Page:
The Privy Council recently handed down its key decision in Ciban Management Corporation v Citco (BVI) Ltd  UKPC 21.
The case involved a British Virgin Islands (BVI) company but is of interest to lawyers in the UK and other common law jurisdictions as it concerns the Duomatic principle.
Under this principle, “the unanimous decision of all the shareholders in a solvent company about anything which the company under its memorandum of association has power to do shall be the decision of the company”.
The ruling confirms that the Duomatic principle can apply to:
- Cases of ostensible authority
- Consent or authority granted by an ultimate beneficial owner (UBO) (or their agent)
- Bind a company even where the UBO (or shareholder) does not consent to the specific action involved.
BVI law does not impose a lower standard of care on directors than English law. Directors of BVI companies need to understand and consider their duties under the BVI Business Companies Act 2004 (the Act) and common law, which are owed to the company.
Under the Act, disposals of more than 50 per cent of assets by value require formal shareholder approval. These requirements can be overlooked in practice (they can be modified in the constitutional documents); the case underscores the need to take advice from qualified BVI counsel. This decision suggests the sale of the sole asset of a single asset holding company will not necessarily qualify for a relevant exemption as in the usual course of business.
It remains best practice for parties and their lawyers to review a company’s constitutional documents to ensure corporate actions are properly approved.
Key lessons for corporate lawyers
There are several important lessons for corporate lawyers from the case:
- First, the idea that professional, or so-called ‘nominee’, directors are subject to a lower duty of care was emphatically rejected. Although these are common in the offshore world, and will perhaps be more common than ever in the light of economic substance requirements introduced in 2019, these should consider their obligations as carefully as any other director, and seek advice where appropriate. It is worth noting that BVI law permits a director to act in the best interests of a shareholder where the memorandum and articles of association expressly permit it, and some entities may wish to consider making amendments to their constitutional documents to allow this.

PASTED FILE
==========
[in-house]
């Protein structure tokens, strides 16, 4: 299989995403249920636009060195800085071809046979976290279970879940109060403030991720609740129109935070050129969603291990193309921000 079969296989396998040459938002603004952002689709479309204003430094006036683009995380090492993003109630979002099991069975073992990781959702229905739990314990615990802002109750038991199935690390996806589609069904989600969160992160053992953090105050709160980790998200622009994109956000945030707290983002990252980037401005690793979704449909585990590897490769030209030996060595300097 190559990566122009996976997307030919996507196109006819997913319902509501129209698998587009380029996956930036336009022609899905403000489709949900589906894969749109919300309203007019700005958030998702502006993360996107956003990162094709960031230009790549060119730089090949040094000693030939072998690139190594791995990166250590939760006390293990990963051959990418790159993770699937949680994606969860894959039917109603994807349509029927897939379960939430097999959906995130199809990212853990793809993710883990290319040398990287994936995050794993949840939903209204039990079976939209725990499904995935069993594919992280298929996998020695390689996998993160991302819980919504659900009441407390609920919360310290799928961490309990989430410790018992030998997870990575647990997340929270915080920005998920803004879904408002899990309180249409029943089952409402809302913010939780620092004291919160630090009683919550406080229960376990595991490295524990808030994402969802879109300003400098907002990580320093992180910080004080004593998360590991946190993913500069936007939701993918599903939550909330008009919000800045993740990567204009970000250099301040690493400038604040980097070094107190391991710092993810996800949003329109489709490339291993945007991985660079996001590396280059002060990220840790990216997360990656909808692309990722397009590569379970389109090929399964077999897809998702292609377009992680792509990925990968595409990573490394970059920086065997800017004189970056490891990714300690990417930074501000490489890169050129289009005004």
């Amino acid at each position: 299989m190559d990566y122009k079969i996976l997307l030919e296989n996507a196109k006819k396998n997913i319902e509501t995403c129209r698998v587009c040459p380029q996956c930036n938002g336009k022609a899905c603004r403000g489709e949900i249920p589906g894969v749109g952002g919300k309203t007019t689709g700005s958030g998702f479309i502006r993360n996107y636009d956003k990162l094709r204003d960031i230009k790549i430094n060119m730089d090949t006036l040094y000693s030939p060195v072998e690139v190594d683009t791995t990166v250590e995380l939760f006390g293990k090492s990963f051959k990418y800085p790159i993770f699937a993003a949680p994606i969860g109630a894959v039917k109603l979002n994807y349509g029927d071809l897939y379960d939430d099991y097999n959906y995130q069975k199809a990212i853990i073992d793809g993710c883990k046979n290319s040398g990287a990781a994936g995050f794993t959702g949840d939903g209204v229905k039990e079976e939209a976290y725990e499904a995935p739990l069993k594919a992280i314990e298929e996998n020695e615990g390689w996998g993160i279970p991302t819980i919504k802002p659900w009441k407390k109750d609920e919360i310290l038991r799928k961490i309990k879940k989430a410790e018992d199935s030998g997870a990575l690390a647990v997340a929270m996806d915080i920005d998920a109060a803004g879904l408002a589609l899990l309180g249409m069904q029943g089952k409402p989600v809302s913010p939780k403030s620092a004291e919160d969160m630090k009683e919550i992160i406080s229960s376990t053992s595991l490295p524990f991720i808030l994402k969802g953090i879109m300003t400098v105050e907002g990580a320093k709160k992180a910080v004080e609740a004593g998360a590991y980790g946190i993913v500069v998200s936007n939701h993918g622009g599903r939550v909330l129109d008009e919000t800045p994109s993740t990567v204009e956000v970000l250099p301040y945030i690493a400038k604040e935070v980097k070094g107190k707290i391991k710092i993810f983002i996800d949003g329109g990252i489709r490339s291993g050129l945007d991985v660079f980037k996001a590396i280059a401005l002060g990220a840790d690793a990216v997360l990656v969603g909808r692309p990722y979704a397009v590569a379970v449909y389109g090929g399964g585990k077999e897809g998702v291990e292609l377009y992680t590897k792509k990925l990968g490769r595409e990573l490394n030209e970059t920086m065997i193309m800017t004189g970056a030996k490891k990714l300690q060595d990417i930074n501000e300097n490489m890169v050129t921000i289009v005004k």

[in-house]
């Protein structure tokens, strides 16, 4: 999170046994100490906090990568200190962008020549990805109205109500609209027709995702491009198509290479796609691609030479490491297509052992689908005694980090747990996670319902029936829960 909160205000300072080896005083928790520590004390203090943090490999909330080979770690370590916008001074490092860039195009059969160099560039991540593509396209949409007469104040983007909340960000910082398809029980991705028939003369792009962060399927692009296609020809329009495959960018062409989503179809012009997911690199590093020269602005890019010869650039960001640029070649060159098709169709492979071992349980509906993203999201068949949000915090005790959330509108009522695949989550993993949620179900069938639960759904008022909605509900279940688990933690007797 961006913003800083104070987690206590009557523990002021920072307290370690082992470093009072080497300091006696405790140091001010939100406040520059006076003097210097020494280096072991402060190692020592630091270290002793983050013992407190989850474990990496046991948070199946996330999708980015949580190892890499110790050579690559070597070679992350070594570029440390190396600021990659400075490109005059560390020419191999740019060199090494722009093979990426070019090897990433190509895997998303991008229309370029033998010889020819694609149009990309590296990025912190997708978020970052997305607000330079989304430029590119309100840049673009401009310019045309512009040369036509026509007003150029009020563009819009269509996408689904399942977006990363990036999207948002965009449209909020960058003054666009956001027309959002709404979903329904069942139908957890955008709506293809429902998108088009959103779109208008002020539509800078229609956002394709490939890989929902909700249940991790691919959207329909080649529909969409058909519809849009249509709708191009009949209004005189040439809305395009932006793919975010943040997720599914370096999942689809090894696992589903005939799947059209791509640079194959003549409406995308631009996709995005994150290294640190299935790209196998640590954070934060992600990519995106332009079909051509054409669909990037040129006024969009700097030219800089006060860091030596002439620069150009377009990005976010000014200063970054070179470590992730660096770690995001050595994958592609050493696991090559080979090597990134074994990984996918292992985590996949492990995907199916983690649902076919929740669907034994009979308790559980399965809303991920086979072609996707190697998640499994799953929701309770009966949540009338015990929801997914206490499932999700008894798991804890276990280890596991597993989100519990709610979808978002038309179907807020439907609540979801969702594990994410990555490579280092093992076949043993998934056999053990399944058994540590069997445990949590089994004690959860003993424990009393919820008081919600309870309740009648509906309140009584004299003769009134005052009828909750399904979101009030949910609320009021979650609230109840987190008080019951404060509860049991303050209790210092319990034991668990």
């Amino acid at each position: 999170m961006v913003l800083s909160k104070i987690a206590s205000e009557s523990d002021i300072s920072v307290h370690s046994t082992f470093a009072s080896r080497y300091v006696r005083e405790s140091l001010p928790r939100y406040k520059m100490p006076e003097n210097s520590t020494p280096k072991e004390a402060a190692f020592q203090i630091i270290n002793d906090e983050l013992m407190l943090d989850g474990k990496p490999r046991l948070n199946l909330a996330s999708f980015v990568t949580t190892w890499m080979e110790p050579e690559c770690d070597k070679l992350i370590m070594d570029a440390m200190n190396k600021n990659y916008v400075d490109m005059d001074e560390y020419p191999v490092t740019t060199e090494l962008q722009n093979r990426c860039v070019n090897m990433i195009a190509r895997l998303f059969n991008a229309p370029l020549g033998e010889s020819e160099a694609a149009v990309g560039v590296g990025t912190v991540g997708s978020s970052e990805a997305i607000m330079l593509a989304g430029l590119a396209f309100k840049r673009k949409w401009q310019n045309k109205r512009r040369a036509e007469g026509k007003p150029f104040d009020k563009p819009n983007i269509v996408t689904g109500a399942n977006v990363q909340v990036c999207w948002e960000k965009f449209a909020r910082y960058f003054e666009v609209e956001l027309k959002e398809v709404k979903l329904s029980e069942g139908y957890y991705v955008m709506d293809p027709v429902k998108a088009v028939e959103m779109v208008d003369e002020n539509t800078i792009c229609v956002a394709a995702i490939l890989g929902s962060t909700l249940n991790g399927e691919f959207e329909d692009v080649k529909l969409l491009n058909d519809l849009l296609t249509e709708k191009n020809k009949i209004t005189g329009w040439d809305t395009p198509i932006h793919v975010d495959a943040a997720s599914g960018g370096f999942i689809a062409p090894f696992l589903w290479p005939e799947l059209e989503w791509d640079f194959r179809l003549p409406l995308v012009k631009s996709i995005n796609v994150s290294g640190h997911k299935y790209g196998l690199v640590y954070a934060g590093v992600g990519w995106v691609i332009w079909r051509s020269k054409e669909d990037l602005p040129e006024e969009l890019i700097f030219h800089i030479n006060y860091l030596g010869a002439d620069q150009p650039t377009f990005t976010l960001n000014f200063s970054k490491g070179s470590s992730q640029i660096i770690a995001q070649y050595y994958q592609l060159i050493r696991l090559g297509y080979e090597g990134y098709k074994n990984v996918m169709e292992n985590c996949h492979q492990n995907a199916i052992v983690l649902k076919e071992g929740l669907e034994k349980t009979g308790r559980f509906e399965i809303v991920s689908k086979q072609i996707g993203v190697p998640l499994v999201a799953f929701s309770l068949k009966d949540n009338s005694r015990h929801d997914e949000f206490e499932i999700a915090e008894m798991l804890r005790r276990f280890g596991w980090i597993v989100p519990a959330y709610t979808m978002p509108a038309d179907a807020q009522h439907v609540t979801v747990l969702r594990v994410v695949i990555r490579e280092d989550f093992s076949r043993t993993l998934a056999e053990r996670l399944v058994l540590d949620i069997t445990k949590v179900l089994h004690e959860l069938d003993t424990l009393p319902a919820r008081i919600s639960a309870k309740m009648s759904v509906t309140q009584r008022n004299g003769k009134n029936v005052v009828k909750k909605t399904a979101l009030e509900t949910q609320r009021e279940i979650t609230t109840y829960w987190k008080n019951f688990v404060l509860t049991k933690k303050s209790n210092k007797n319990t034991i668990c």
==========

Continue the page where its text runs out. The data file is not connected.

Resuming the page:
- The Privy Council extended the scope of Duomatic to informal consent or authority given by the UBO rather than the actual shareholder. This was the case even where:
- The UBO was unaware of –and did not consent to – the action, because he had set up a mode of operation on which the director reasonably relied (and it would be inequitable to deny that consent was given)
- The UBO’s agent acted dishonestly (although the UBO might still have claims against his agent)
At the risk of stating the obvious, this makes clear that those who regularly deal with their company through an intermediary need to have absolute confidence in that intermediary will follow their instructions (and perhaps robust contractual protection). On the other hand, in some cases, this extension of the Duomatic principle may ‘save’ transactions and directors where appropriate formalities have not been followed – although we would caution against overreliance on this.
- The Privy Council expressed disapproval of two decisions at first instance, previously criticised by Harneys in British Virgin Islands Commercial Law (4th edn). It is now clear: (i) that director duties are owed to the company, and not directly owed to the UBO; and (ii) that just because a vehicle’s only purpose is to hold an asset, it does not necessarily follow that sale of that asset will be in “the usual or regular course” of its business.
It remains best practice for parties and their lawyers to review a company’s constitutional documents to ensure corporate actions are properly approved. In many jurisdictions, including the BVI, it is not unusual, particularly in joint ventures, for certain matters to require an additional or higher level of approval than would be the case.
This article was first published by Solicitors Journal on 17 December 2020, and is reproduced by kind permission.